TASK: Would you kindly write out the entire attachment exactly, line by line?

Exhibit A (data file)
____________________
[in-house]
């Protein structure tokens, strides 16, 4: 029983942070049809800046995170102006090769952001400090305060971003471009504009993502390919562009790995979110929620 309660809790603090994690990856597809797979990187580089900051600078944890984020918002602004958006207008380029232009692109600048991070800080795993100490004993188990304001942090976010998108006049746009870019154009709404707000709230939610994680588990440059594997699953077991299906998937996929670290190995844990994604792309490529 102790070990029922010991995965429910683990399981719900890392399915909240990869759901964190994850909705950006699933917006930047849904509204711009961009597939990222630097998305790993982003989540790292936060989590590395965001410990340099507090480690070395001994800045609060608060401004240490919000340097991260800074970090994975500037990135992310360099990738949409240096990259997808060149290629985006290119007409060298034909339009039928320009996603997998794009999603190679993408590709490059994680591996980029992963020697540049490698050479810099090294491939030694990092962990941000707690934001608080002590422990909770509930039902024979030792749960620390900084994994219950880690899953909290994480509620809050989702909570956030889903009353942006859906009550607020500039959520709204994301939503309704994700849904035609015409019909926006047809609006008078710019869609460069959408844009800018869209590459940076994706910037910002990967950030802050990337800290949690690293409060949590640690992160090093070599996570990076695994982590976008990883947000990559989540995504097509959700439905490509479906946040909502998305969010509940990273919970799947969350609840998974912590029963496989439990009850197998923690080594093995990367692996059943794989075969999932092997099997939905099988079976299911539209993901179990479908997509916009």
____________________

[in-house]
């Protein structure tokens, strides 16, 4: 029983942070049809800046995170102006090769952001400090305060971003471009504009993502390919562009790995979110929620 309660809790603090994690990856597809797979990187580089900051600078944890984020918002602004958006207008380029232009692109600048991070800080795993100490004993188990304001942090976010998108006049746009870019154009709404707000709230939610994680588990440059594997699953077991299906998937996929670290190995844990994604792309490529 102790070990029922010991995965429910683990399981719900890392399915909240990869759901964190994850909705950006699933917006930047849904509204711009961009597939990222630097998305790993982003989540790292936060989590590395965001410990340099507090480690070395001994800045609060608060401004240490919000340097991260800074970090994975500037990135992310360099990738949409240096990259997808060149290629985006290119007409060298034909339009039928320009996603997998794009999603190679993408590709490059994680591996980029992963020697540049490698050479810099090294491939030694990092962990941000707690934001608080002590422990909770509930039902024979030792749960620390900084994994219950880690899953909290994480509620809050989702909570956030889903009353942006859906009550607020500039959520709204994301939503309704994700849904035609015409019909926006047809609006008078710019869609460069959408844009800018869209590459940076994706910037910002990967950030802050990337800290949690690293409060949590640690992160090093070599996570990076695994982590976008990883947000990559989540995504097509959700439905490509479906946040909502998305969010509940990273919970799947969350609840998974912590029963496989439990009850197998923690080594093995990367692996059943794989075969999932092997099997939905099988079976299911539209993901179990479908997509916009």